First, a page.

Invest in ME Conference Overview

Finally Dr. Roz Vallings of New Zealand provided another illuminating conference review with her review of the latest Invest In ME conference.  Some highlights were:

Dr. Staines –  keynote speech suggested ME/CFS is a novel auto-immune disorder involving vasoactive neuropeptides.  (A recent study suggested he may be on the right track…more work is underway.)

Dr. Sonya-Marsall Gradisnuk of PHANU – highlighted a bevy of potential natural killer cell biomarkers for ME/CFS….Expect much more on NK cells from them in the future.

Dr Fitzgerald – described altered brain activity in ME/CFS and FM that leads to increased pain.
Dr. Delagado – on the importance of vaso-active neuropeptides in treating inflammation and auto-immunity and a drug (avipatadil) that may be helpful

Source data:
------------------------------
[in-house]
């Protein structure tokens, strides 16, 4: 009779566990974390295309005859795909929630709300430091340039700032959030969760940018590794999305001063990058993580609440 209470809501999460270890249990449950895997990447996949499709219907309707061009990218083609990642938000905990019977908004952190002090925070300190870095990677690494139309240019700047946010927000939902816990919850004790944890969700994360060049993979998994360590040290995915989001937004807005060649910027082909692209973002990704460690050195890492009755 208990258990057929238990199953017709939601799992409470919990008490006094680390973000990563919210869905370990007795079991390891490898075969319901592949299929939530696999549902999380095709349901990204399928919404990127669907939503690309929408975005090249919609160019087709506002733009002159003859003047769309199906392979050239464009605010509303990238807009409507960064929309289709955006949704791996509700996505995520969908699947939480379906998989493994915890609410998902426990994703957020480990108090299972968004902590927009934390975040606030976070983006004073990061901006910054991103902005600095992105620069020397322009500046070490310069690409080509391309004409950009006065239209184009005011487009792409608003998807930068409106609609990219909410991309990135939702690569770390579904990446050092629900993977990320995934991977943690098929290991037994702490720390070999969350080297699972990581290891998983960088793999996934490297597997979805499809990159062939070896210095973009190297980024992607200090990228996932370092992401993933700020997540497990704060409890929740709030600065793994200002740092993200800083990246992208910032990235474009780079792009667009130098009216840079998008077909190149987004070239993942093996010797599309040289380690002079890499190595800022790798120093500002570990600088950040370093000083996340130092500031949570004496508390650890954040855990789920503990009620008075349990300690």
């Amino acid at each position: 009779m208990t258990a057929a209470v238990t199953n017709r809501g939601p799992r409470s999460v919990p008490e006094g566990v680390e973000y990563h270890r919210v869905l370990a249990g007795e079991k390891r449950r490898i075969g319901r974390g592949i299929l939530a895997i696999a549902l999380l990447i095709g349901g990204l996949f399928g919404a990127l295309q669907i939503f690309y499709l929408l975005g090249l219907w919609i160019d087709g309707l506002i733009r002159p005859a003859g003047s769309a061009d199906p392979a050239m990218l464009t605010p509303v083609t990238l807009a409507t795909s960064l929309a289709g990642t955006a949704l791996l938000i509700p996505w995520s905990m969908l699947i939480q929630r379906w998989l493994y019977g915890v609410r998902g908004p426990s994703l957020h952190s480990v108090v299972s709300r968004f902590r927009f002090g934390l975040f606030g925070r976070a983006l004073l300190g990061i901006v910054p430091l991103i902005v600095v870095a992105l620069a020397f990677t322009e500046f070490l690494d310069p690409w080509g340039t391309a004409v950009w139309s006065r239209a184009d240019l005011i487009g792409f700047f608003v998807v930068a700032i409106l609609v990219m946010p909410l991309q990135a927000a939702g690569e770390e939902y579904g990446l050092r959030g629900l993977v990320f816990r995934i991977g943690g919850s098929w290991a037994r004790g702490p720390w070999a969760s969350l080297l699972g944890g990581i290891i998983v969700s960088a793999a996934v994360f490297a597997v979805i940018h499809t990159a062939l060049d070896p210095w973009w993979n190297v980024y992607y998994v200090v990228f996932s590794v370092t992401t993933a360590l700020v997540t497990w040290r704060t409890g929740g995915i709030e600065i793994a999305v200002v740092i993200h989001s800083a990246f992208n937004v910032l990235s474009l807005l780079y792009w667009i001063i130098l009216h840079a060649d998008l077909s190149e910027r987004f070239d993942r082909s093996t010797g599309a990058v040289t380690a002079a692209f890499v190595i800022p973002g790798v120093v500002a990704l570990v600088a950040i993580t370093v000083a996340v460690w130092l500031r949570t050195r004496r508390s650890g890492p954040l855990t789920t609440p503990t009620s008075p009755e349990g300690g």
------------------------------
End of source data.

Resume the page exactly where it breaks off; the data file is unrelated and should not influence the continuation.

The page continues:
Dr. Baraniuk – was able to subset 4 groups of patients using his spinal proteome results. He believes brainstem problems play a major role and that the bodies ‘alarm clock’ is damaged. His finding that the increased activity of the pain processing nerves around the joints and muscles  in FM probably due to sympathetic nervous system problems fits the ‘alarm’ scenario;  the SNS controls the ‘fight/flight’ response.
Professors Mella and Fluge – found a 67% positive rate in their Rituximab trials but emphasized they do not believe Rituximab treatment should take place outside of clinical trials. Several studies are ongoing. After three years of searching they have not been able to find a specific autoantibody and believe that something else may be producing the inflammation in ME/CFS.
Dr. Peterson – provided an overview of the many new project he and others are involved in.
Dr. Kogelnik – described a large number of projects getting underway at the OMI including viral, antibody and cytokine research studies, treatment studies involving Rituximab, antivirals and antibiotics and others.